Cromey Online

The writings of author, therapist, and priest Robert Warren Cromey.

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Location: San Francisco, California, United States

Wednesday, October 28, 2009

Me Casa, Su Casa – Ridiculous

This Spanish language expression is found on doormats, plaques, bumper stickers and has entered our language as a popular way of expressing hospitality. The fact that it is in Spanish may reflect a cultural norm from its country of origin.

The Old Testament and Koran also in many places make it clear that strangers are to have their feet washed, be welcomed, fed and sheltered. Until recently Christian Churches were regarded as sacred sanctuaries from which persons could not be seized and arrested. That custom has ceased in recent years.

As a young parish priest I was always welcomed into parishioners home just be stopping by and ringing the doorbell. Now we are instructed not to be alone in someone’s home for fear of being accused of sexual harassment.

Dropping by unannounced was once a popular way for neighborhood people to be with each other. “Drop by any time” was always a welcoming expression and well meant.

We have one friend in the city who still says, “Drop by anytime,” and she means it. She adds, if I am free to invite you in or a while, I will. If I am busy, I’ll tell you so.” I do believe her but I have not availed myself of the privilege.

Since I live in a third floor walk-up flat in the heart of San Francisco. Neighbors never drop by and expect to be welcomed. The call first and make a date. Perhaps in suburban and more rural areas people do drop in regularly and informally. But not so in the city. Many apartment buildings are gated and codes are needed to ring the bell for entry. We are vulnerable for robberies and burglaries.

One time while I was rector of Trinity, a parishioner rang the doorbell at midnight and asked to come in spend the night. He was a drug abuser and alcoholic, and as usual a really sweet guy. He was quite drunk and under the influence. I made him wait on the porch while I called the police. They came and took him to a shelter, they said. Here I was his priest and rector, I turned him away. I had a choice, let him in and let him sleep it off. I chose to call the police for help and hope that he would find help and caring from resources that could help him with his basic problems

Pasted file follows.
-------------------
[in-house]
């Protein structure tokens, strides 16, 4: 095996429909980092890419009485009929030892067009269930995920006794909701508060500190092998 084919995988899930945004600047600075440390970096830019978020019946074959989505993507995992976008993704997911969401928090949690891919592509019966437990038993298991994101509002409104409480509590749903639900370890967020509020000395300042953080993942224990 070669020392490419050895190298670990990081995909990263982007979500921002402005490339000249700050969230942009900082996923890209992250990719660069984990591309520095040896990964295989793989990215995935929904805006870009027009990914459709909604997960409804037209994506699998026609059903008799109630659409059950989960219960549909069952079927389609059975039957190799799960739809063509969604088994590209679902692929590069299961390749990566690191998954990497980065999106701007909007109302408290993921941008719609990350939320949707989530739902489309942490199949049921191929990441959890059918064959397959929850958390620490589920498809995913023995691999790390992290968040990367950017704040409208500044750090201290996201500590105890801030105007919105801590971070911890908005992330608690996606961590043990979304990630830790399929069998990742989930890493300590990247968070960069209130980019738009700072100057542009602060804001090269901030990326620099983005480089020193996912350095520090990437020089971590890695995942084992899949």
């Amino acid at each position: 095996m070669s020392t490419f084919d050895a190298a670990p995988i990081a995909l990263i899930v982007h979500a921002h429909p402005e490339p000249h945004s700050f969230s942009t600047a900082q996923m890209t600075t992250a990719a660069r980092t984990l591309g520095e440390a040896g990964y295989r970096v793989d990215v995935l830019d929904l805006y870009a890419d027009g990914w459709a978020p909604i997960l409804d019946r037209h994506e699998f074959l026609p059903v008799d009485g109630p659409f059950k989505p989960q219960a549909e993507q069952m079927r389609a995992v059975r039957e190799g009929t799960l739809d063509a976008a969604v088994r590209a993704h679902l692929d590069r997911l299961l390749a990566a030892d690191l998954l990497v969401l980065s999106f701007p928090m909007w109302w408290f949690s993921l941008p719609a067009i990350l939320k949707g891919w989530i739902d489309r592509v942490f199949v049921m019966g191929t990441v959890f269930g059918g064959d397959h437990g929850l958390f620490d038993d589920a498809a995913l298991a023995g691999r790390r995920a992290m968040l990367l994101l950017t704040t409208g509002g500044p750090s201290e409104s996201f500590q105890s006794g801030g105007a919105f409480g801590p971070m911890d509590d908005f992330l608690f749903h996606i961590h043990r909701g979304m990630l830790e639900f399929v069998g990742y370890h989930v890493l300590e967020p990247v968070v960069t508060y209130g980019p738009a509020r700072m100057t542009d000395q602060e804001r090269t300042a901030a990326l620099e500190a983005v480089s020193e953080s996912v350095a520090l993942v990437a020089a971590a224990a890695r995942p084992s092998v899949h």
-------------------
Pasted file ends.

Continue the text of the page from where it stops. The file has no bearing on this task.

We are justifiably more wary. If we want to visit with people we make dates and appointments.

Perhaps younger people are more flexible and are will to have friends drop in and have them sleep over. Perhaps they are closer to the idea of me casa, su casa.

I must say that my house is not your house. I love to welcome people to our home, feed and entertain them. By that I mean and expect good conversation, sharing of ideas, concepts, gossip, our personal lives and even problems in an open and direct way. When you come to our home, I expect basic civility, give and take in conversation, not lectures or rants about your favorite new knowledge or jokes – well, one or two maybe.

I want it to be clear you are a guest in my home and behave accordingly.

If we had a larger flat, I would be happy to have you spend a day or two with us as a guest. In many ways I am glad our place is small as having people staying is disruptive to my rather routinized ways.

When my daughters and grandchildren come to San Francisco, we put them up in nearby lodgings and feed them all meals and take them about the city in our cars and let them drive ours. We are delighted always to have them.

Once in a while some family or friends have spent the night on the floor or the couch.

Our home is not your home. I understand the expression to be a sign of welcome and caring for other people and an invitation to our home. Taken literally, it means when you come the house it is yours – mortgage, rent, repairs, food, maintenance, cooking, cleaning, laundry, walking the dog - ad infinitum, reductio ad absurdum, and so on and so forth.

After all that believe it or not, you are indeed welcome to come visit our delightful home in San Francisco. If you like really good wine, bring it. Otherwise you are welcome to our mid-price range offering and a good meal.


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